U.S. June Job Gains Beat Estimates

Some analysts note, though, that trade tariffs could potentially have a negative effect in the months ahead.

In a Nutshell

*The U.S. economy added 213,000 jobs in June.

*Unemployment crept up to 4% as more people, encouraged by favorable hiring conditions, entered the job market.

It’s a good time to be a worker in the United States.

Despite worries over potential trade tariff impacts and reports of labor shortages, federal data showed that the U.S. economy added 213,000 jobs in June, beating the expectations of Bloomberg-surveyed economists, who had predicted a tally of 195,000.

While jobs were up, the unemployment rate also rose in June – from an 18-year low of 3.8% in May to 4% in June. The unemployment rise was a result of about 601,000 more Americans entering the job market in search of positions – an influx encouraged by favorable hiring conditions, the Labor Department said. Over the longer haul, some analysts think the unemployment rate could drop to as low as 3.5% by year’s end.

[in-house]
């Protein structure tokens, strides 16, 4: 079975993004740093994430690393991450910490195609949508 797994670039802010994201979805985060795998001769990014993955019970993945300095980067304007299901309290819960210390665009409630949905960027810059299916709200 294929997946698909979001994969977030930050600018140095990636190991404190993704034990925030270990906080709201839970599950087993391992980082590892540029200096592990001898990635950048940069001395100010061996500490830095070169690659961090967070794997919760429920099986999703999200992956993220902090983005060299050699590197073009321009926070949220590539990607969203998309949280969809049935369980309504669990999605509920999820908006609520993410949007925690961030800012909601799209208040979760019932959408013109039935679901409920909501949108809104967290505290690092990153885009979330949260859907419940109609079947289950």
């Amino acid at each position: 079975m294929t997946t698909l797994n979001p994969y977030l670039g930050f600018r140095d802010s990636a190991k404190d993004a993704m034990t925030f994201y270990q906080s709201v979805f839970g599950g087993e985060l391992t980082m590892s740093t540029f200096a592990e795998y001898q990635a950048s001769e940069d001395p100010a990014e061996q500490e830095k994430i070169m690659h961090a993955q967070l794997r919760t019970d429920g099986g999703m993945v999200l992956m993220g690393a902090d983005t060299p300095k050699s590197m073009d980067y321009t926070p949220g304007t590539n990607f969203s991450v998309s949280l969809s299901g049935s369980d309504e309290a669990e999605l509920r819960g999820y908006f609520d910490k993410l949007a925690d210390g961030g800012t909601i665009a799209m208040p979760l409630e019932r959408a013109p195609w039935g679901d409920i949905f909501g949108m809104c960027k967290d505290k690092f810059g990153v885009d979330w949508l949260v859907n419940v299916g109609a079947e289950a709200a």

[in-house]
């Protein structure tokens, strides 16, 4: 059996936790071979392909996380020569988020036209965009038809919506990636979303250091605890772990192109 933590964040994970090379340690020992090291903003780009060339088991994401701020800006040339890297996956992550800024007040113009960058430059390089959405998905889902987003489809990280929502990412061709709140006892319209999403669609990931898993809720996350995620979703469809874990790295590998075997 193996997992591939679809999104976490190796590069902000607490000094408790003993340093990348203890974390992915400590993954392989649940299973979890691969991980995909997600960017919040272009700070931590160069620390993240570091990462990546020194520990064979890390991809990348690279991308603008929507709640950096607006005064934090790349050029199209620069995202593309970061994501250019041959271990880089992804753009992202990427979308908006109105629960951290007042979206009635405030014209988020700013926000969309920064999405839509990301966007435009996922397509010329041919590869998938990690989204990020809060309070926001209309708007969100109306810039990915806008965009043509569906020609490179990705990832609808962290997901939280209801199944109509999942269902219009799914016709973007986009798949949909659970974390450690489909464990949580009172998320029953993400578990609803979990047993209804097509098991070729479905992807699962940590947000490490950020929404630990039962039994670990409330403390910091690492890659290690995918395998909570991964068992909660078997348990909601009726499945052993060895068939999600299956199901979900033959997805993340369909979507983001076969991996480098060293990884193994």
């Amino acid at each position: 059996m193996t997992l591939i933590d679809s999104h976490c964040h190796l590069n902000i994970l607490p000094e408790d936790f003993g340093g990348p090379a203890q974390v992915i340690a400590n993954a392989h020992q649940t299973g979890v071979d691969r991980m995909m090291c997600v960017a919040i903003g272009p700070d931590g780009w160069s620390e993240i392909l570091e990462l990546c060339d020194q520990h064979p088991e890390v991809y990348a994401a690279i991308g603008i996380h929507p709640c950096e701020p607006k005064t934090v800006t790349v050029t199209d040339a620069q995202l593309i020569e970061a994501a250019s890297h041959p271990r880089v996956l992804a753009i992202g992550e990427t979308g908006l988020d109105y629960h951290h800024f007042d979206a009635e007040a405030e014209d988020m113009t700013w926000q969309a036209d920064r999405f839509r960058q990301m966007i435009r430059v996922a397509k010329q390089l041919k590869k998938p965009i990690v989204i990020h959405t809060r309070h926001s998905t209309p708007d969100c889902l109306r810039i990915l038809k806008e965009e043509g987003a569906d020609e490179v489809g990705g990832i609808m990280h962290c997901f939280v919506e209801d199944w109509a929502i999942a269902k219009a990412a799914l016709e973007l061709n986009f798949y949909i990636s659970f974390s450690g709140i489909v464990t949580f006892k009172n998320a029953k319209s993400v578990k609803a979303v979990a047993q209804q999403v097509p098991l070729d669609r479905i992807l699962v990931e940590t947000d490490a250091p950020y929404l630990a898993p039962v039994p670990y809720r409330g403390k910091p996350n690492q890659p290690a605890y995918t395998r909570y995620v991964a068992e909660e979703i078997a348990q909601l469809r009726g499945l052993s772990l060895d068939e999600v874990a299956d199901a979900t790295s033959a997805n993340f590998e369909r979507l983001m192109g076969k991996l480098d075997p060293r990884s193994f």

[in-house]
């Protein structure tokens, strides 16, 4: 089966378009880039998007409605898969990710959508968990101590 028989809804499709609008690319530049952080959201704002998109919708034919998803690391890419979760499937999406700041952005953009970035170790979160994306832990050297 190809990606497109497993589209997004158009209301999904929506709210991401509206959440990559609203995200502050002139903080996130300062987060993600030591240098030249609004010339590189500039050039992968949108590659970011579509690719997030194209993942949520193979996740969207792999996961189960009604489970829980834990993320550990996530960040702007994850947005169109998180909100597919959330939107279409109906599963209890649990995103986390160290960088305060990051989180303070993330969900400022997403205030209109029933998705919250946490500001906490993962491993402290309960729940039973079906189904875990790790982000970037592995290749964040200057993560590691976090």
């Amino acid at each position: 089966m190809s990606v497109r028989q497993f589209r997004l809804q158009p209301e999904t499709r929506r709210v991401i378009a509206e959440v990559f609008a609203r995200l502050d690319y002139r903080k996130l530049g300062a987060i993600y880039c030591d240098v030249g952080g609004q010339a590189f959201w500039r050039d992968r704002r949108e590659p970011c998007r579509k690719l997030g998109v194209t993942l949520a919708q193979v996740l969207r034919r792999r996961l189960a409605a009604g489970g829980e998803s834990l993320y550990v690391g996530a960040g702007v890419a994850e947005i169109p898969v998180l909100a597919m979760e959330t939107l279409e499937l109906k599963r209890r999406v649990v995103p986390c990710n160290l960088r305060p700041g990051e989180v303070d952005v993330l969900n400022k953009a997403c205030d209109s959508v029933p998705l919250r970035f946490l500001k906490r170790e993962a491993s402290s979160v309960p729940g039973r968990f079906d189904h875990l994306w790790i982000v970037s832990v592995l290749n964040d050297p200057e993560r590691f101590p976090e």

According to the federal jobs data, the private sector added 202,000 jobs in June, while federal, state and local governments bolstered their ranks by 11,000. Education and healthcare did the most hiring, filling 54,000 positions. Professional and business services came next with 50,000 payroll gains. Meanwhile, the manufacturing sector created 36,000 jobs, and the construction industry came in with an additional 13,000 positions. Leisure and hospitality pumped up positions by 25,000. The down note sounded from the retail sector, which eliminated 22,000 jobs as ecommerce continues to impact the sales of brick-and-mortar businesses.

Despite the widespread job gains, analysts are concerned that what some are calling a trade war between the U.S. and key trade partners like China, Canada and the European Union could soon start hurting American companies, leading to domestic job loss. The worry comes as President Donald Trump’s administration has placed tariffs on certain imports – moves that have prompted tariff retaliation from countries like Canada and China.

Even with the tight labor market, average hourly earnings haven’t accelerated as quickly as anticipated. In June, earnings rose 5 cents to $26.98, which places the annual increase at an unchanged 2.7%. Economists think gains in the latter half of the year could ultimately bump the annual wage rise up to 3%.